The first record of a church, originally dedicated to St. Gwynog, appeared in 1259, when the local parish priest was mentioned. The building was probably erected in the 12th century, and in the 13th and 14th centuries it was enlarged by a transept and a porch. In the 15th century, the nave was probably extended and a tower was added. The patronage of the temple was held first by the Benedictines of Monkton, and then by the canons of St Davids. In the nineteenth century, Lord Cawdor renovated the church.
In the Middle Ages, the church consisted of an exceptionally long, rectangular nave, 17.4 meters long and 5 meters wide. On its eastern side, a narrower and shorter, but also rectangular chancel was built, 7 x 4.4 meters in size, and a lofty, slender tower with sides of about 6.4 meters long was partially embedded in the western part. At the eastern part of the nave, a transept was created with a short southern arm, 4 x 3.3 meters in size, and a northern arm of unknown length. A narrow, diagonal passage (squint) was created between the transept and the chancel. The entrance to the nave led from the south, where a four-sided porch was added.
The tower took the form typical of the towers of the Pembrokeshire region, i.e. with slightly narrowing walls in the upper parts, ending with a prominent, parapet set on consoles. The three floors of the tower were connected by a staircase with 75 steps, embedded in the south-west corner and a shallow avant-corps protruding from the facade. Like the main part of the tower, it has a parapet attached to the consoles. Its defensive character has been obtained by the narrow slit openings on all floors except the highest one, on which there were bells.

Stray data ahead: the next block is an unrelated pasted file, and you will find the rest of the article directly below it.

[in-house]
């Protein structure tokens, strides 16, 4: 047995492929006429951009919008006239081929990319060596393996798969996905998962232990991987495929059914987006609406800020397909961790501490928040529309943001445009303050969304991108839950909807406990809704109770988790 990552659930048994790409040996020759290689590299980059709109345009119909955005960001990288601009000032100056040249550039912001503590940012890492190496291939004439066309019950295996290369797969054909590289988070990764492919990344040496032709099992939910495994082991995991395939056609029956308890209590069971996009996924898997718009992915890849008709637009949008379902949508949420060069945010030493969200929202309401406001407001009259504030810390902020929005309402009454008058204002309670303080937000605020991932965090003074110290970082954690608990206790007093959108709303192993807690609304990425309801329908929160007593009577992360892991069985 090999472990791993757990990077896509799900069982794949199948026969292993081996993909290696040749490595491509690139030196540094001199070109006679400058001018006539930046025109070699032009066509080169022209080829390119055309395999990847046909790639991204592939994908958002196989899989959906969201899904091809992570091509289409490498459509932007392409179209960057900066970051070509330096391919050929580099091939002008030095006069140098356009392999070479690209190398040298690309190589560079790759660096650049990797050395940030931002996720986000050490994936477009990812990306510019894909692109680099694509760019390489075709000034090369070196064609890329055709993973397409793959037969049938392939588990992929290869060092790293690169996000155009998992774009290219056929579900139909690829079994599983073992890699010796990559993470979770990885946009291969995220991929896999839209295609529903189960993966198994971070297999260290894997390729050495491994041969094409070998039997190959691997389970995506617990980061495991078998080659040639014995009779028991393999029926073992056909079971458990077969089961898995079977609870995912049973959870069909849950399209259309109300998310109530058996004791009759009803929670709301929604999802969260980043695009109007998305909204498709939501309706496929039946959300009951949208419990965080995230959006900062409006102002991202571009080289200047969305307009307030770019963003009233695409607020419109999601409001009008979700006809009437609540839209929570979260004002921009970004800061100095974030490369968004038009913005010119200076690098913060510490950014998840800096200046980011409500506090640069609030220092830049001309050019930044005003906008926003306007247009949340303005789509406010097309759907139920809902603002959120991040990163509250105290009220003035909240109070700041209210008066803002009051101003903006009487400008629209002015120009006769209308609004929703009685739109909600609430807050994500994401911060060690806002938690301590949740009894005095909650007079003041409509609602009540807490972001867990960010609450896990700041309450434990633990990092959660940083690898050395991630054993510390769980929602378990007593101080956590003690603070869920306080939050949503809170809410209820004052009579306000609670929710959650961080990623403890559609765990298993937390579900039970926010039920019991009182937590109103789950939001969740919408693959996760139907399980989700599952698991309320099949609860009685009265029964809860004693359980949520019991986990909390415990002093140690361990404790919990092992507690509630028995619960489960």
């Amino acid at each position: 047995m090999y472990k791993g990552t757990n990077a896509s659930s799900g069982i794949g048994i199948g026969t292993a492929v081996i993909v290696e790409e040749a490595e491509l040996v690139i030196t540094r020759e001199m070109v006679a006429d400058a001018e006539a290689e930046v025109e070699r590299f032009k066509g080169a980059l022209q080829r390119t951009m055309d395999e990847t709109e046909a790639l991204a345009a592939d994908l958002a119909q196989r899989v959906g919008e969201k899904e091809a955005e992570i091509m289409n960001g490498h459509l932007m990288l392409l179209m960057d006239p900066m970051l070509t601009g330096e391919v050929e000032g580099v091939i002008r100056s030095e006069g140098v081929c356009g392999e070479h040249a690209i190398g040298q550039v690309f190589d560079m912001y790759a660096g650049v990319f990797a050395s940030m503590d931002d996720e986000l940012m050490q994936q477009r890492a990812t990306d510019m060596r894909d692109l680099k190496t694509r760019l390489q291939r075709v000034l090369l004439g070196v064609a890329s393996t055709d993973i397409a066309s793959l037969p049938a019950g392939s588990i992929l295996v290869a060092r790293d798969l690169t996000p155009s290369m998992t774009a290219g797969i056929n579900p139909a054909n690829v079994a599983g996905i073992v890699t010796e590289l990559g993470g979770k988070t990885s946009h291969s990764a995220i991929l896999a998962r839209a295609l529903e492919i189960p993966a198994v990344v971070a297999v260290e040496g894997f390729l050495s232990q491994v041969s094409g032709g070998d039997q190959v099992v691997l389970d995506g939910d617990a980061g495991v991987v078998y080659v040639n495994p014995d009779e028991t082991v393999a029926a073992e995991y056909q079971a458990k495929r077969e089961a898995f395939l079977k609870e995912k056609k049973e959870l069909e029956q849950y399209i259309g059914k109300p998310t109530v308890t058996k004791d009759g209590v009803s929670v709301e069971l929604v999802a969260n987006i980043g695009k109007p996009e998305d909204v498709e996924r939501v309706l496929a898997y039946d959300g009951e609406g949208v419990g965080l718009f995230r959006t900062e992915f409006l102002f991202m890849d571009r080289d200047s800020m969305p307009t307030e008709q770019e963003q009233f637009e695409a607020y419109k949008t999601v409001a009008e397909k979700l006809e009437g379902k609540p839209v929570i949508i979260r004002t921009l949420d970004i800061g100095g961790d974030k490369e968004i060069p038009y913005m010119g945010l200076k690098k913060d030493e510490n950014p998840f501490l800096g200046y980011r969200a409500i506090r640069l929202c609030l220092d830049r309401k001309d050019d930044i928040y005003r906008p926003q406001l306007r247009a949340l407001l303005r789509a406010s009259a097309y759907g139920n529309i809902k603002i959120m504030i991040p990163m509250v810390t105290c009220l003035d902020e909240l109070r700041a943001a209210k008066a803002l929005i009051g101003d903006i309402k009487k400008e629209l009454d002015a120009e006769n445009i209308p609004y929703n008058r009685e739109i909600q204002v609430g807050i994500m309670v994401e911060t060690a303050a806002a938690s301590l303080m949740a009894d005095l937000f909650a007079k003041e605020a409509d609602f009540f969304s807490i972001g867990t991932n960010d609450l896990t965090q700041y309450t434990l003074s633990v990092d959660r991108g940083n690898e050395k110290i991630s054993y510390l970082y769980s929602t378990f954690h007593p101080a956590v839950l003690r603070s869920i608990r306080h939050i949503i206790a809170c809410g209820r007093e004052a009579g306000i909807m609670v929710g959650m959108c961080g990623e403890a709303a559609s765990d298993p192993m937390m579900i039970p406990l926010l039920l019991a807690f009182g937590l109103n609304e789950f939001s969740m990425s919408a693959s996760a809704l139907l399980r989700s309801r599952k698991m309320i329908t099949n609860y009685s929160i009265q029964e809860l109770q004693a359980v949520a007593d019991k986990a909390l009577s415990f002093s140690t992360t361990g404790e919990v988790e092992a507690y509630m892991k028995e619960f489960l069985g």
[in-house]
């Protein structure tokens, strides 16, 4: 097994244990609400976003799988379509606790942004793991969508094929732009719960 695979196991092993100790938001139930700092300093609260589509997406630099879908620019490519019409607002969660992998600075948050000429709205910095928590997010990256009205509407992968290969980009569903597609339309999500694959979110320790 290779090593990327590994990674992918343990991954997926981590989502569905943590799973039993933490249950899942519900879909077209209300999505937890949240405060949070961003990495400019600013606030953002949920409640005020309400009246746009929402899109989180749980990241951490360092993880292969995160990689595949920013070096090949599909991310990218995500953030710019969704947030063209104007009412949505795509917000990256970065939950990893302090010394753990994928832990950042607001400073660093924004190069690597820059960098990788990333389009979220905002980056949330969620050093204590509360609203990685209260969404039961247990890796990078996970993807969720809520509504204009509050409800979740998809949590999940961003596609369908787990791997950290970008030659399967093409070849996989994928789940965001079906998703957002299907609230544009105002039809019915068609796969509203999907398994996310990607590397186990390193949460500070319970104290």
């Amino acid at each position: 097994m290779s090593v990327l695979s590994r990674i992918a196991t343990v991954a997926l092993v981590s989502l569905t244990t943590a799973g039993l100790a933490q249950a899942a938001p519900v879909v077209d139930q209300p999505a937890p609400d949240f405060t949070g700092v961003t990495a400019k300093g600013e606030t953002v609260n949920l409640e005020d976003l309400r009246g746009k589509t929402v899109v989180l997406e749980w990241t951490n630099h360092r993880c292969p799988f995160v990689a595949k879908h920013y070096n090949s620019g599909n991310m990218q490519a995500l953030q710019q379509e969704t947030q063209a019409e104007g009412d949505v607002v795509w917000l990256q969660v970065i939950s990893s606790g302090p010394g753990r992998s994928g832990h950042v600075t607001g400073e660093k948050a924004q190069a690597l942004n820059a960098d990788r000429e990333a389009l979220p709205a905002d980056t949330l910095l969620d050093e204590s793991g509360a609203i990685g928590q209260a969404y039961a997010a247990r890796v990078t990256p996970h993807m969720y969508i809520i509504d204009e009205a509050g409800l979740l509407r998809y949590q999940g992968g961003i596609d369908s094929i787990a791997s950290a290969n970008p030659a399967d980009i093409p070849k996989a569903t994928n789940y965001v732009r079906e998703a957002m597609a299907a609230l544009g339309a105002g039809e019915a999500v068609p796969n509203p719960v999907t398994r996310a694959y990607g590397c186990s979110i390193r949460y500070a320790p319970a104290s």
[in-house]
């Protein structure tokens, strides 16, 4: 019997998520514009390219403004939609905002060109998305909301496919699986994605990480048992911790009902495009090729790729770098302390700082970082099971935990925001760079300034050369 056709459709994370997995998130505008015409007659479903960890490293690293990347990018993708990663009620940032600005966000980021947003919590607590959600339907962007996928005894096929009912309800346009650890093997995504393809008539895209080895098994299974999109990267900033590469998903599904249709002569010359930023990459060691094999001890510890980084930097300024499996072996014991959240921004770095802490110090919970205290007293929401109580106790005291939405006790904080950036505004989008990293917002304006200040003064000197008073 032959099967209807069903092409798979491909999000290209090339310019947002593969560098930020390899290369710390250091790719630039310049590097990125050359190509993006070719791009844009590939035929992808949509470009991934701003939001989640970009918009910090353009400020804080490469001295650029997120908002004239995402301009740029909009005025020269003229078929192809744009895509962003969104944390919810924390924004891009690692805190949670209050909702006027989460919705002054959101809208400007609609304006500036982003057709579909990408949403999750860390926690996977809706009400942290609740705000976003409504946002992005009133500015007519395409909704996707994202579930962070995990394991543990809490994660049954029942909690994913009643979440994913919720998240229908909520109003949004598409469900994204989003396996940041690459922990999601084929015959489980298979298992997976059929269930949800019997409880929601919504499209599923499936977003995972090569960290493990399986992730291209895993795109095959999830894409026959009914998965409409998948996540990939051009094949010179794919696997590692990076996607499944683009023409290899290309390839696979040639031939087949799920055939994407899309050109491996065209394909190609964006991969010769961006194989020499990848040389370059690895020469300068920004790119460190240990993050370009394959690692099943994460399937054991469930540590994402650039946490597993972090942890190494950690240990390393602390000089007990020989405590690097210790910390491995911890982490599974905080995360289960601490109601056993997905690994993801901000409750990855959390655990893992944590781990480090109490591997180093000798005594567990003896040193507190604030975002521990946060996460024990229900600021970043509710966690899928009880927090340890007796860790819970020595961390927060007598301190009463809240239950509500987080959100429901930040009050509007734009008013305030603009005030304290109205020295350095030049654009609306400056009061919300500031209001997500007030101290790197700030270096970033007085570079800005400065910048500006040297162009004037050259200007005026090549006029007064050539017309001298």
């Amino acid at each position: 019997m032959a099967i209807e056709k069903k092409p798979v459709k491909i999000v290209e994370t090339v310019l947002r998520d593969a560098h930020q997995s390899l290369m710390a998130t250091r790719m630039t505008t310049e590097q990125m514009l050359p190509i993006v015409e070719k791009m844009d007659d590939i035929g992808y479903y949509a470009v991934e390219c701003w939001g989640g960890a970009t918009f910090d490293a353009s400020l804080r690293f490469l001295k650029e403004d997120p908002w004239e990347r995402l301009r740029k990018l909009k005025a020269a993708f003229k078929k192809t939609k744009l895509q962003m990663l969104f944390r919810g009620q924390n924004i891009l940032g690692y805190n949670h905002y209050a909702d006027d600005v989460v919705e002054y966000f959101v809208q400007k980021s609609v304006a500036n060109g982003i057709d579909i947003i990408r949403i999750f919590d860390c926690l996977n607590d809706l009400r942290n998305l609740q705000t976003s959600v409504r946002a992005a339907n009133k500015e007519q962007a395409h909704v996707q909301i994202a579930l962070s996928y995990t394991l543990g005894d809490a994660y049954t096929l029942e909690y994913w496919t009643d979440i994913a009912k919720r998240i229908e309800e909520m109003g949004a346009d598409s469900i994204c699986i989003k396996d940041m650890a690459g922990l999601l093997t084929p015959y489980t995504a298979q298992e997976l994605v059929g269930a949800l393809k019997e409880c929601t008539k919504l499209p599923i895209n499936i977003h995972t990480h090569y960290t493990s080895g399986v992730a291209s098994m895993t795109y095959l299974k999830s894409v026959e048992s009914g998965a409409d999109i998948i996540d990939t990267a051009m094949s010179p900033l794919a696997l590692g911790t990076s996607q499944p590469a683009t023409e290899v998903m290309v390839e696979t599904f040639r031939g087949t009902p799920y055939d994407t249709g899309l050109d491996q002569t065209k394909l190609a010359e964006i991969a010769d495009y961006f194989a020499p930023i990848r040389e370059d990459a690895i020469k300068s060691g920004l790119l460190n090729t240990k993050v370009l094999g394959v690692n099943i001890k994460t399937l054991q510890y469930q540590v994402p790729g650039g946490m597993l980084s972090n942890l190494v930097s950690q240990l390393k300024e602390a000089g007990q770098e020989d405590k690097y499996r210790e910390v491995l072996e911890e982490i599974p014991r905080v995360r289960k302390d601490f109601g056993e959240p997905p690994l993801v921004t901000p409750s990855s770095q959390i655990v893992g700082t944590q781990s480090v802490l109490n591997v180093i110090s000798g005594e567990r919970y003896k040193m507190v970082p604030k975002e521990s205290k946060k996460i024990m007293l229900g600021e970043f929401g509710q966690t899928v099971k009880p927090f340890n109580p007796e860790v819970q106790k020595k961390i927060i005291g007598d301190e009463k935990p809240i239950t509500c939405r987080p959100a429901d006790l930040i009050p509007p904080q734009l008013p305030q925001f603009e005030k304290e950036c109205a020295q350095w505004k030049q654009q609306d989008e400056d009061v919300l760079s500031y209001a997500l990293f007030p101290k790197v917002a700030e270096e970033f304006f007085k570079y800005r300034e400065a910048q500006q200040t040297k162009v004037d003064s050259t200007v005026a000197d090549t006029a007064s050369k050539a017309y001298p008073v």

The majority of the church has retained its medieval form and layout, only the vestry on the northern side of the chancel is entirely early modern. Unfortunately, most of the window openings were transformed during the Victorian restoration. The original, although renewd window has been preserved in the eastern wall of the chancel, and another ones also in the tower. Inside, there is a basin of the 12th-century baptismal font and a medieval vault in the nave (middle and eastern bays from the 13th / 14th century, western bays from the 15th century).
Salter M., The old parish churches of South-West Wales, Malvern 2003.
The Royal Commission on The Ancient and Historical Monuments and Constructions in Wales and Monmouthshire. An Inventory of the Ancient and Historical Monuments in Wales and Monmouthshire, VII County of Pembroke, London 1925.
Website coflein.gov.uk, St Twynnell’s church – St Twynnell’s.